As breakups go, the Nate Allen-Raiders divorce will go down as one of the shortest on record.
Just two days after releasing the veteran safety, the Raiders re-signed him to a new deal Thursday. It’s now obvious that the release of Allen, 28, was simply a cost-cutting move by general manager Reggie McKenzie, and that McKenzie and head coach Jack Del Rio believe Allen can play a big role on the defense in 2016 and rebound completely from an injury-marred 2015 season in which he played just five games.
Though the Raiders did not release the terms of the new deal Thursday night, it will likely eventually show that Oakland will save money in 2016 and perhaps beyond.
The original deal with Allen, signed during the last offseason, was a four-year, $23 million contract that would have guaranteed $4.9 million to Allen if he were still on the roster Wednesday, reported Paul Gutierrez of ESPN.com.
The Raiders still are expected to seek more help at safety with the retirement of Charles Woodson, but Allen’s return allows the team to retain at least one of 2015’s starting safeties and some continuity and depth at the position.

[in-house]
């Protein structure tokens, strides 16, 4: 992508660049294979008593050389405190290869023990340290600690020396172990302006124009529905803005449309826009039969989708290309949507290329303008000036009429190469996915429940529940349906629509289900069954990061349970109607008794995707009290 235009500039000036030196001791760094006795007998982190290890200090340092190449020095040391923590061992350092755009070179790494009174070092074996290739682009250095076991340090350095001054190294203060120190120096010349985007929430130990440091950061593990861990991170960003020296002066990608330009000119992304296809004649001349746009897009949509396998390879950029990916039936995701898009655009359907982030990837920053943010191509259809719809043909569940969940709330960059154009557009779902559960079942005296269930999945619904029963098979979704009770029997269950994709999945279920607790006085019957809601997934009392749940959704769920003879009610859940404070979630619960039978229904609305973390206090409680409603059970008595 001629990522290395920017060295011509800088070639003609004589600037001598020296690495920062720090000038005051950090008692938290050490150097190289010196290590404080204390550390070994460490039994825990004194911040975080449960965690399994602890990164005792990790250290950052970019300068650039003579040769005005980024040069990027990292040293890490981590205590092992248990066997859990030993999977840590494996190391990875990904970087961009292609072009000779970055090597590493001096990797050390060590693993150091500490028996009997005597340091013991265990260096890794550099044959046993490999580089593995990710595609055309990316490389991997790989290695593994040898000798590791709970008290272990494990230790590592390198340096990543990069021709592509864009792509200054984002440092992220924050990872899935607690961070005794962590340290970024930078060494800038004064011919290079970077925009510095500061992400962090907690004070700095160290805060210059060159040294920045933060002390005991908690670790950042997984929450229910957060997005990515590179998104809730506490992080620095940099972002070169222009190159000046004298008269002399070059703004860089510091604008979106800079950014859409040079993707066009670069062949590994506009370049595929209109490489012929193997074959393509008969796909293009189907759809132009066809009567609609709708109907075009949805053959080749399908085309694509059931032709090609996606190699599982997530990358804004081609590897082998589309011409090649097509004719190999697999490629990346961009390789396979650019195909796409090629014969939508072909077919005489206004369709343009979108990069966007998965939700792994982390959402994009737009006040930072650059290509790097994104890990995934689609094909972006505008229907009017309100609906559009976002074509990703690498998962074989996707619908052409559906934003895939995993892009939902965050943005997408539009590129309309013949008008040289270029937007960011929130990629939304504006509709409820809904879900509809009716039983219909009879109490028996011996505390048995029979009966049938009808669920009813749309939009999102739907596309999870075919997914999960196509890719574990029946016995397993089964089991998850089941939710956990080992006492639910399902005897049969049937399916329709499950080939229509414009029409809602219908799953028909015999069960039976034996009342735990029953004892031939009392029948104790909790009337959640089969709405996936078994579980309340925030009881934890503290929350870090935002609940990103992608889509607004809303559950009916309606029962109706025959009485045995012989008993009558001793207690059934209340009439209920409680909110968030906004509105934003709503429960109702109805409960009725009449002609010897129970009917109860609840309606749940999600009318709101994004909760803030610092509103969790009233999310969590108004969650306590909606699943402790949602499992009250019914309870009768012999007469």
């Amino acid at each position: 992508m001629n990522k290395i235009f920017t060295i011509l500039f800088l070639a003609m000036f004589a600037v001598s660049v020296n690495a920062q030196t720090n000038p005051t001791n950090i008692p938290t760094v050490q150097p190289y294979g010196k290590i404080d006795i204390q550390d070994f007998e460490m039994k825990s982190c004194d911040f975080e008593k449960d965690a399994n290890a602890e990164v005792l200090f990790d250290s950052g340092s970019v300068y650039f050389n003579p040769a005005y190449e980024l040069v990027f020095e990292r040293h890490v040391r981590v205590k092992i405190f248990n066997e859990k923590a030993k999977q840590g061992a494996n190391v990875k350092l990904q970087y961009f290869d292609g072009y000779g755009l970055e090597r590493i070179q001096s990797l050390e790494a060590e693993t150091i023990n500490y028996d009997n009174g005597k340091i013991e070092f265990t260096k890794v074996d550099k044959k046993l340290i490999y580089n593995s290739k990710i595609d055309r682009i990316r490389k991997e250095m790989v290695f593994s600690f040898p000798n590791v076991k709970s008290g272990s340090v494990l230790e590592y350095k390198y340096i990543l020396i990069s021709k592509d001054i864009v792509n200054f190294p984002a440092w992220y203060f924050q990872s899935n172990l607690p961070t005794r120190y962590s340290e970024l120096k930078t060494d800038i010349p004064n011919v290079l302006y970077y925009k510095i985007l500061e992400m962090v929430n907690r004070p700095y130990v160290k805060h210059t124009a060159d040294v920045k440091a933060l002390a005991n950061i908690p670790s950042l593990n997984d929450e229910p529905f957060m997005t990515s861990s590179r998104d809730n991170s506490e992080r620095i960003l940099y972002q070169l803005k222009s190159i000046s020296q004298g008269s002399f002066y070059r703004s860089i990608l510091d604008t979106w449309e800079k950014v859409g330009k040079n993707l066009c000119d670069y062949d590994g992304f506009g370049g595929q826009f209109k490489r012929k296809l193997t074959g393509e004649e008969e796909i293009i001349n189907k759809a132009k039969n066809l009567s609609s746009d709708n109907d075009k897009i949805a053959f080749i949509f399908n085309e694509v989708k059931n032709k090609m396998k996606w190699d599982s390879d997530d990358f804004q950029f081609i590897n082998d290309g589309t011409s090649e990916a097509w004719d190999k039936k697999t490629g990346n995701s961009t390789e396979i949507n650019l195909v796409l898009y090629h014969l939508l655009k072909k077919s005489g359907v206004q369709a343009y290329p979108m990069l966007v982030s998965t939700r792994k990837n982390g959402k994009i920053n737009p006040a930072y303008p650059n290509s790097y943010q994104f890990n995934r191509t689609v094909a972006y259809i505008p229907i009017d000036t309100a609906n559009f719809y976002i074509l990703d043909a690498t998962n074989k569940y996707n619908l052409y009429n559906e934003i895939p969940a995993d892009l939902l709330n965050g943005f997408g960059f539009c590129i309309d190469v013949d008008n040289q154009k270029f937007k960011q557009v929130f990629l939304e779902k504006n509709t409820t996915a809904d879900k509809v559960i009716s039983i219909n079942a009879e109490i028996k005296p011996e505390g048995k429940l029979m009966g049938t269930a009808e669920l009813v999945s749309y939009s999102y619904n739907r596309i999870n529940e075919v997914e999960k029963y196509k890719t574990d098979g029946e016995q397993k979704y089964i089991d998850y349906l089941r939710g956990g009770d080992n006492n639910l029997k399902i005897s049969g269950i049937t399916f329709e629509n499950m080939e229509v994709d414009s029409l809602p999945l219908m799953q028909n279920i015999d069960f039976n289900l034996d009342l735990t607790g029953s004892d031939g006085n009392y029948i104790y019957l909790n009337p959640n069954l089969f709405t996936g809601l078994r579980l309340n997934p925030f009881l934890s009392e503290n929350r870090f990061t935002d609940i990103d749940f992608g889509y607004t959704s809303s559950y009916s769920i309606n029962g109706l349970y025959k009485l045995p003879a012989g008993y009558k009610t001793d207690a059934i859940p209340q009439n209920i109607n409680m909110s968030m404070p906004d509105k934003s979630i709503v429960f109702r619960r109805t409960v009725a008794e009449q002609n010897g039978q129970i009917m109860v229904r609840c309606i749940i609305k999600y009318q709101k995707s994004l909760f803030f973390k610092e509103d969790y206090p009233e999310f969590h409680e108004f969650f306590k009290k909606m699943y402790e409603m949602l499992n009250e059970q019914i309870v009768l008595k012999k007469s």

Allen was one of several veteran free agents signed by McKenzie before the 2015 season, along with defensive tackle Dan Williams and linebackers Malcolm Smith and Curtis Lofton. Williams and Smith played very well, but Lofton lost his starting job as the year progressed. Now Allen will get a second chance to make an impact.
Certainly, there were big questions about Allen when he signed his first deal with the Raiders in March of 2015. In his previous five seasons with the Philadelphia Eagles, Allen had started 69 games and had 10 interceptions. But, as NFL.com’s Marc Sessler noted at the time, Allen was “too often fried” in coverage with the Eagles and was “hardly a premier safety.”
Defensive coordinator Ken Norton Jr., however, liked what he saw of Allen last season and was excited about what Allen brought to the defense.
“He’s a smart, fast playmaker,” said Norton in September. “He’s back there controlling the secondary. He knows a lot that’s going on and keeps everybody lined up.”